DIRTY footprints in a shipment of macaroons raised suspicions of “human activity” days before the deaths of 39 migrants in a lorry container, a court has heard reports the BBC.
The Vietnamese victims suffocated en route from Zeebrugge to Purfleet in Essex on 23 October 2019.
The tragedy followed two similar successful people-smuggling runs, jurors were told.
Four men are on trial at the Old Bailey in connection with the deaths.
Boxes of macaroons and Bakewell tarts were transported along with migrants on a cross-Channel trip on 18 October last year, it is claimed.
The consignment was later rejected when haulier Christopher Kennedy dropped it off at Lenham Storage in Sittingbourne, Kent, the court heard.
In a statement read to court, warehouse worker Adam Letwizki, said: “The top layer was nice and clean but the second layer was dirty and wet as if somebody had stepped on them.
“I thought it must have been people. Clean on top, dirty underneath to try to disguise the damage.”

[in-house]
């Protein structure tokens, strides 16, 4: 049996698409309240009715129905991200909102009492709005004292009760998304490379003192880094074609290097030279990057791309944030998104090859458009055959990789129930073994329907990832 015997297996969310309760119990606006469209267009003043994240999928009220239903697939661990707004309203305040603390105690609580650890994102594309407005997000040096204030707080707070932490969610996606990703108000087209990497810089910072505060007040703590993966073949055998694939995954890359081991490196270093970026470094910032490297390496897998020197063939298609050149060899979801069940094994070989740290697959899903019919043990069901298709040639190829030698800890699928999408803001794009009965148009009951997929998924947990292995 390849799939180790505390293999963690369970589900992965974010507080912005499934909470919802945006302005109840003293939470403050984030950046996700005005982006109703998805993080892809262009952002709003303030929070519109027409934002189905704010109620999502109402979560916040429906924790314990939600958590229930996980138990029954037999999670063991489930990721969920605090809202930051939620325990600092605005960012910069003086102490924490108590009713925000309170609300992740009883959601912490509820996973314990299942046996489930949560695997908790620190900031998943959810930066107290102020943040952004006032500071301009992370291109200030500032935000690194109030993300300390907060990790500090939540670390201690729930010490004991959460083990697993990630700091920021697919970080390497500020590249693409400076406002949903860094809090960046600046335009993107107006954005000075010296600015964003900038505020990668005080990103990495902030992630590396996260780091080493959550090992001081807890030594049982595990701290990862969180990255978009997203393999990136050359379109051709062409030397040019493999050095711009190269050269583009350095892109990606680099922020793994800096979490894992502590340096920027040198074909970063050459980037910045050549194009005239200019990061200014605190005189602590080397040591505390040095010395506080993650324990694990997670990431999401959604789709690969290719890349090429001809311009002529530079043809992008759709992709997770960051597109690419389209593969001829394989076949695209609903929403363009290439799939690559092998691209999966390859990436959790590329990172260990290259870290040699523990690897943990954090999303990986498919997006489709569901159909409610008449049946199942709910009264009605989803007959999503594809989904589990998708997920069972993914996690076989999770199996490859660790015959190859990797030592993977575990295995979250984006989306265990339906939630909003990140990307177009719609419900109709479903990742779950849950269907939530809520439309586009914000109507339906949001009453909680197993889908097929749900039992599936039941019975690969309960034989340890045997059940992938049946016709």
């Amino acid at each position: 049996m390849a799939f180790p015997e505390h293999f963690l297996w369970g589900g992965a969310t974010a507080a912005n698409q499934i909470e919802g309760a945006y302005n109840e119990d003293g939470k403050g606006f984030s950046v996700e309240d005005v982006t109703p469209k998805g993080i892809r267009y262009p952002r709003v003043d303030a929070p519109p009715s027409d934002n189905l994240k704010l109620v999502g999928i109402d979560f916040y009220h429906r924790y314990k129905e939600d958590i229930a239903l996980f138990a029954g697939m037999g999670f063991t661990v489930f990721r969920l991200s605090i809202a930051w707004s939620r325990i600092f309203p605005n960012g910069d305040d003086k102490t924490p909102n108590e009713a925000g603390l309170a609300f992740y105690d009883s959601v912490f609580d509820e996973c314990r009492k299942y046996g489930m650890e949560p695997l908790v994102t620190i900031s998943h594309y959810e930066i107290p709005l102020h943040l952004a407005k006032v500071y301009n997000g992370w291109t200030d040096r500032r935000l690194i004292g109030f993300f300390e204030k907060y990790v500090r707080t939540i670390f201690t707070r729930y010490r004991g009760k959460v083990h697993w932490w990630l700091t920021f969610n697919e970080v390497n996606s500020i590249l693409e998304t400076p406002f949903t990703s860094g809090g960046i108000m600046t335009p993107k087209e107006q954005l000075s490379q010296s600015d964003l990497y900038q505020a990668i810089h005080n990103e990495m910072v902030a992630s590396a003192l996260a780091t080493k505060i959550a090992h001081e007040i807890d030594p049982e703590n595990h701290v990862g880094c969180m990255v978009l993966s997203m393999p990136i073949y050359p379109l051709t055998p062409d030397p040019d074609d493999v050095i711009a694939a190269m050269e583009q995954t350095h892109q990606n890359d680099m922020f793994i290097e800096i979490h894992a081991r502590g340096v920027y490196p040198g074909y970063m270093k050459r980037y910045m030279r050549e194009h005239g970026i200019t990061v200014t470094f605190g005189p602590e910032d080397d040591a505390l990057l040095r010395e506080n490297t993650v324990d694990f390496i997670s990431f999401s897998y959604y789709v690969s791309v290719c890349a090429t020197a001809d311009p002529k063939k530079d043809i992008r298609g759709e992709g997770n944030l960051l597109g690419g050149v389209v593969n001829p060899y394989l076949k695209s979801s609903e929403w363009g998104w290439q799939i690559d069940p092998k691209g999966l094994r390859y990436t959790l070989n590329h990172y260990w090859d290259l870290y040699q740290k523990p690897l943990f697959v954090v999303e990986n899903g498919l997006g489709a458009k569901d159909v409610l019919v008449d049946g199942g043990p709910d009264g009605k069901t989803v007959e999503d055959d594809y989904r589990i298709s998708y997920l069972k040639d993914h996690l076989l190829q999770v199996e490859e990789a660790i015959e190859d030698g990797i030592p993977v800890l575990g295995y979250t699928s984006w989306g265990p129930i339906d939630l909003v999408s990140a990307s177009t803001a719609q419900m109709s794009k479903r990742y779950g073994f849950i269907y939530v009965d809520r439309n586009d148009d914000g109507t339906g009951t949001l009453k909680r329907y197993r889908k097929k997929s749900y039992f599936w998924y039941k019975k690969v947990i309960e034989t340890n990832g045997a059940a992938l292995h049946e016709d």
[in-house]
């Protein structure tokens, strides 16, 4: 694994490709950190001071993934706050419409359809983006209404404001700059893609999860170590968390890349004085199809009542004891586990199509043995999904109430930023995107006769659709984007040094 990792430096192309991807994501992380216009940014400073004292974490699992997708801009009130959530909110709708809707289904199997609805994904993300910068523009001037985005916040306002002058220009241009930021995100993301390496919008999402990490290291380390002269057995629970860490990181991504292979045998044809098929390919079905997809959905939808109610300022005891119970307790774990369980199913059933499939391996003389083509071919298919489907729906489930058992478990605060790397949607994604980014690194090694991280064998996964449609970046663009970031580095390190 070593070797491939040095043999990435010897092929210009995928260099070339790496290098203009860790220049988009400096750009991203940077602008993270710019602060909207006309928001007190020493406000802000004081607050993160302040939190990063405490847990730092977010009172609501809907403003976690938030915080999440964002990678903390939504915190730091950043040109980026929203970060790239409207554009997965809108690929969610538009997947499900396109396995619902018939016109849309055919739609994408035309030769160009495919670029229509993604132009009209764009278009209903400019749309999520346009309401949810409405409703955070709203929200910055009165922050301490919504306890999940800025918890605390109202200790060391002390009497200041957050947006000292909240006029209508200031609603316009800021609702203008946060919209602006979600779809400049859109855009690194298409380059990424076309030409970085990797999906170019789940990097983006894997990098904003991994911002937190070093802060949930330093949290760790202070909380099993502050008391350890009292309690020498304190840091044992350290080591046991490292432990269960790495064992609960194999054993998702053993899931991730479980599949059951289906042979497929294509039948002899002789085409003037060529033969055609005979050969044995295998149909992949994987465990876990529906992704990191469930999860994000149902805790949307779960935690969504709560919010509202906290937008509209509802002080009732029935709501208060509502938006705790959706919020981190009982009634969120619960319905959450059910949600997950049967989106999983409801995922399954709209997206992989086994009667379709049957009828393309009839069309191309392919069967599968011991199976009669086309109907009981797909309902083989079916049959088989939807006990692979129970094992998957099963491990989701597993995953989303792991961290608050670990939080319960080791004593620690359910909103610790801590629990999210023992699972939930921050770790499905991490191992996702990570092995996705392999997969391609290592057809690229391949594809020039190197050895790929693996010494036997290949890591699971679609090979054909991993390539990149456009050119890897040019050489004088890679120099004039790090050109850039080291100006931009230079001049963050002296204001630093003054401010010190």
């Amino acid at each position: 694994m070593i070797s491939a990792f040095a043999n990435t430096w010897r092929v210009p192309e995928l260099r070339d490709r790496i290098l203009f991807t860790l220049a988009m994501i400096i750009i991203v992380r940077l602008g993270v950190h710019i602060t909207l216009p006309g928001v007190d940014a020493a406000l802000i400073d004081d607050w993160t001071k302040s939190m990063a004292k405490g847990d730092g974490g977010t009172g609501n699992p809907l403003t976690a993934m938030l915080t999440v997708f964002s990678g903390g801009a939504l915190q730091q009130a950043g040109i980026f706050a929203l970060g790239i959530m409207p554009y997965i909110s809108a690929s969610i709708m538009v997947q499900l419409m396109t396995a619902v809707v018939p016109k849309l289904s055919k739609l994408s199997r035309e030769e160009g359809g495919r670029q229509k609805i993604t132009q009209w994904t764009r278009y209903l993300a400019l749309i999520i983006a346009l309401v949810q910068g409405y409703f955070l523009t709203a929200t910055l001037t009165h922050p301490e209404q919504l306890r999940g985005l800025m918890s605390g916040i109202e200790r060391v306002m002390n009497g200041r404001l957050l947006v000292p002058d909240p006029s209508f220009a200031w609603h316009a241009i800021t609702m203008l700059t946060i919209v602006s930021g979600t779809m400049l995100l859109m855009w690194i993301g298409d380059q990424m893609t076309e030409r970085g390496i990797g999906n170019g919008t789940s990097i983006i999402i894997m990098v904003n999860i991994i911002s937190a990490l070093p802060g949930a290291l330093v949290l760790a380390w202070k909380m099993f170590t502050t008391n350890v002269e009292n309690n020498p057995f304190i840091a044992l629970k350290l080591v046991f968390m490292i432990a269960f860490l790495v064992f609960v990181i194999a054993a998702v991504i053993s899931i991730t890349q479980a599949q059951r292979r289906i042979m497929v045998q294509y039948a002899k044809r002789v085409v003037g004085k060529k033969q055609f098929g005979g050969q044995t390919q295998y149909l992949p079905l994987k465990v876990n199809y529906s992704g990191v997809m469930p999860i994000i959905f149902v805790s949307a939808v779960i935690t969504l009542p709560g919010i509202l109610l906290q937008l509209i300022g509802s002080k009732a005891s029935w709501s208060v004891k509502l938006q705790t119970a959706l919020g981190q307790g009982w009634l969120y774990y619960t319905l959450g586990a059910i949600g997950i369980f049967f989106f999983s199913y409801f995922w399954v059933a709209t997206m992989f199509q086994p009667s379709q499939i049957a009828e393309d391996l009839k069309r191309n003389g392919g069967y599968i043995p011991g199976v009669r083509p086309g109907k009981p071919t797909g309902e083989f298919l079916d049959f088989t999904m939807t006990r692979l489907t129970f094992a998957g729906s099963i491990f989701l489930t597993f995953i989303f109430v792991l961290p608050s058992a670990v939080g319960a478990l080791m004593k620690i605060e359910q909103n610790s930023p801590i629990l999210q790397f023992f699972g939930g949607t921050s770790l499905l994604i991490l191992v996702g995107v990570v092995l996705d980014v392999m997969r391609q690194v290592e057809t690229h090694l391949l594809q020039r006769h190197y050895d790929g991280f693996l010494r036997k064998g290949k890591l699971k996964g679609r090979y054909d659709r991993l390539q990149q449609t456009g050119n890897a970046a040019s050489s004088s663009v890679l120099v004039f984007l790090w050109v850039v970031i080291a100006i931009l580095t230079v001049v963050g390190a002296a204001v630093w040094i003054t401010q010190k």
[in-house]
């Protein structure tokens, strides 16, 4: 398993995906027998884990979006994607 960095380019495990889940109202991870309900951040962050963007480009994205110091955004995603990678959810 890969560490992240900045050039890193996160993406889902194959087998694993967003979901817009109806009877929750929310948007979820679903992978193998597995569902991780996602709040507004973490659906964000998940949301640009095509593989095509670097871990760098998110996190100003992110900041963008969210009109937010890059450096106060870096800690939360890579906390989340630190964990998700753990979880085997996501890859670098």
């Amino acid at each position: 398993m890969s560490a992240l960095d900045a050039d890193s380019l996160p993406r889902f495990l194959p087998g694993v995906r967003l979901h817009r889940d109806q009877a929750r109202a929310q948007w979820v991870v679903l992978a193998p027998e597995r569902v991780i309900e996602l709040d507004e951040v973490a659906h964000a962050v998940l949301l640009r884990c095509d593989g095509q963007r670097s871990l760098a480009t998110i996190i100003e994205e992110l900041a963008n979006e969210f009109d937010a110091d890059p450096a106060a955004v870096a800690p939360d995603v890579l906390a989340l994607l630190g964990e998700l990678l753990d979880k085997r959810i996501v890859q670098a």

Warehouse manager Barbara Richmond-Clarke, who inspected the load, said the crushed boxes and footprints “confirmed to me that there had been some human activity in the trailer that was not legitimate”.
Earlier, jurors watched CCTV of an alleged successful people-smuggling trip.
On 17 October, driver Eamonn Harrison was captured on film dropping off a trailer – allegedly containing the cakes and migrants – at the port of Zeebrugge.
During the journey, the temperature in the container rose, peaking at 25.2C, an indication of the extra body heat, it is claimed.
Jurors were also shown footage of Mr Kennedy’s truck in the loading area at Purfleet.
Mr Kennedy denies being part of a people-smuggling conspiracy with fellow haulier Eamonn Harrison, 23, of Mayobridge, Co Down, and Valentin Calota, 37, of Birmingham.
Alleged key organiser Gheorghe Nica, 43, of Basildon, Essex, has admitted the conspiracy but denies 39 counts of manslaughter, as does Mr Harrison.
The trial continues.